State Patrol Needs RFTA’s Help to See Footage of Bus Crash
There are still big questions about a bus accident near Carbondale last weekend. The Colorado State Patrol says a Roaring Fork Transportation Authority bus hit a concrete barrier after swerving around another vehicle. But the agency continues to collect information to figure out what happened… and the agency responsible for the bus says there may be two different stories.
Reporter: A fifty four year old man from Glenwood Springs was behind the wheel Saturday night when a westbound RFTA bus careened into a concrete barrier. State Patrol Trooper Nate Reid said Monday, October 28th, much of the agency’s original report is still accurate… including what happened when the bus approached a sluggish tractor.
Nate Reid: “The bus obviously was going highway speed and noticed the tractor in an attempt to get out of the tractor’s way and into the left lane, the bus lost control.”
Reporter: Skidding and then crashing and rolling onto its side. No one died, but eleven people ended up in the hospital… some with serious injuries. The State Patrol has not cited the driver. Trooper Reid explained the agency’s main goal is to thoroughly understand what happened Saturday night. Reid said the agency, working with the District Attorney, will carefully review the accident. RFTA, is doing similar work according to CEO Dan Blankenship.
Dan Blankenship: “We’re still conducting our investigation, and what we know is that there is the version that the State Patrol is working off of in terms of what caused the accident. We think that there might be another version that our driver and possibly at least one other witness that was on the scene, had about how the accident occurred. They’re slightly different, and what we’re trying to do is gather information so that we can reconcile the differences or we can determine whether one version is more correct than the other. A lot of people probably drove by the tractor at some point in the evening, or maybe after the accident happened or perhaps they were behind the bus. So we kind of need all of those different perspectives to be able to put together the different pieces of this puzzle to have a better understanding of what happened.”
Reporter: Aren’t there cameras on the busses?
Blankenship: “There are cameras on the busses, but they are on the interior of the bus, by and large. We have one camera that’s on the exterior of the bus that’s on the right passenger side pointed backwards. It’s purpose is to kind of watch the ski rack, and to make sure that passengers get their skis and have cleared the vehicle before the vehicle takes off. Sometimes the interior cameras, they have a field of vision that’s almost 360 [degrees] so they take pictures outside the windows of the bus as well. So we’re hopeful that maybe some of those interior cameras will pick up something that’s happening outside. There’s a camera over the driver pointed out the passenger door, may e that camera will have picked up something that was happening on the right side of the bus as the bus was going around the tractor that was in the right lane. However, the vhicle was impounded by the [Colorado] State Patrol because they are going to inspect it. So we can’t access the vehicle to pull the DVR [Digital Video Recorder] from the bus, and we’re wanting to maybe work in cooperation with the State Patrol to get the DVR and then have our facility where it can be view using our software, because from what I understand they don’t have software for all the different kinds of videos that sometimes have information about an accident and what have you. So they indicated that might be something they want to do, but we just haven’t connected yet.”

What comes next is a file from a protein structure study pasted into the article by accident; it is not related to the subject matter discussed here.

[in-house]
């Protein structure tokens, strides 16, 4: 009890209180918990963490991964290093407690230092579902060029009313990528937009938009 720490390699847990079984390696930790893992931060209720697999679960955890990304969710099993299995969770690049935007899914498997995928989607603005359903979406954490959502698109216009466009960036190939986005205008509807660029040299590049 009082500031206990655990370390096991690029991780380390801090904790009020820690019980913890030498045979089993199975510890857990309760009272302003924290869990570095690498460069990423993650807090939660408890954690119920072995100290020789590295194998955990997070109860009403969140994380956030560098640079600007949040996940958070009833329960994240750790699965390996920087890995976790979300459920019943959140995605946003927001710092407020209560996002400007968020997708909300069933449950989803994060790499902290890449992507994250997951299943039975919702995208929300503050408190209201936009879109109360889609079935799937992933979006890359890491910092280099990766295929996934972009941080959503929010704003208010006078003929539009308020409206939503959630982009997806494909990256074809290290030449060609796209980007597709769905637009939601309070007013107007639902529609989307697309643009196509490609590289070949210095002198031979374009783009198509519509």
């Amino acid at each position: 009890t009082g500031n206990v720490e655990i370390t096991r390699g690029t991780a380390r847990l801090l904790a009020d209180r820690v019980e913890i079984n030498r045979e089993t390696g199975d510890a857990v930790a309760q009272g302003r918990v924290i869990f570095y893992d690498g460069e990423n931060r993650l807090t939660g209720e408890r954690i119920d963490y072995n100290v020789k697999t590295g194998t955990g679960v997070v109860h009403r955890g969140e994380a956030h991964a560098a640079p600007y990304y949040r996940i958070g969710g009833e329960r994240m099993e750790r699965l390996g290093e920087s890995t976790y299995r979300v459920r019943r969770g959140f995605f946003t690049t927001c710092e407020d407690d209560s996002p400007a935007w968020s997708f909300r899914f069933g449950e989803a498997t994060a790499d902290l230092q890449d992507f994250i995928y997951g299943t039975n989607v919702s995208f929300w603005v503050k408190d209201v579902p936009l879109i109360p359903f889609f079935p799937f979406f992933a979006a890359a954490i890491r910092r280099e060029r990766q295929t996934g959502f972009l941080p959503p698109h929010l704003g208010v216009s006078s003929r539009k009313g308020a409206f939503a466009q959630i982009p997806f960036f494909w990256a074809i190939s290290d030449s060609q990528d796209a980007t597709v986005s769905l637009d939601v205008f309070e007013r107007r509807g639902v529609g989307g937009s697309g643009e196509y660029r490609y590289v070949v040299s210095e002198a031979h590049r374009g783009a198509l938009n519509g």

Reporter: Is RFTA reaching out to the passengers?
Blankenship: “Well, on Saturday night [October 27th] this was a very serious accident and emergency responders came to the scene, their priority was to get people on the ambulances and on their way to the hospital. So we didn’t have a chance to get names and contact information for the passengers that went to the hospital. We got a few names and contact information from some that were less severely injured. Then we tried to get information about the passengers from the hospital because of the HIPA [Health Insurance Portability and Accountability Act] regulations they won’t even tell us how many passengers are in the hospital, what their condition is, what have you. So our only avenue really to find out who they are is to ask them to contact us and some have been doing so.
“We’re thankful all of the passengers survived the accident. We know that some of them might have a long and difficult recovery ahead for them, and we, we’re really so sorry for their injuries and we just hope and pray that they will get better as rapidly as possible. And anybody that is out there that is hearing this that is one of those people or knows one of those people, if they would contact us so that we can start to get their information. And if it’s determined that we are liable for this accident, then we’ll be in the position to expedite the claims.”
Reporter: Thanks for talking with us...Dan Blankenship is CEO of the Roaring Fork Transit Authority. A spokesman for the Colorado State Patrol said yesterday it will work with RFTA to get footage and other digital information from the bus. The Patrol also has contact information for many of the eleven injured passengers and may share that with the transit authority. Yesterday Aspen Valley Hospital and Valley View Hospital in Glenwood Springs did not confirm how many passengers are still in their care.
The National Transportation Safety Board says it is not investigating the RFTA crash. The federal agency looks into plane crashes and other events. A spokesman has said the agency is not probing the Carbondale accident, and likely won’t issue any safety recommendations.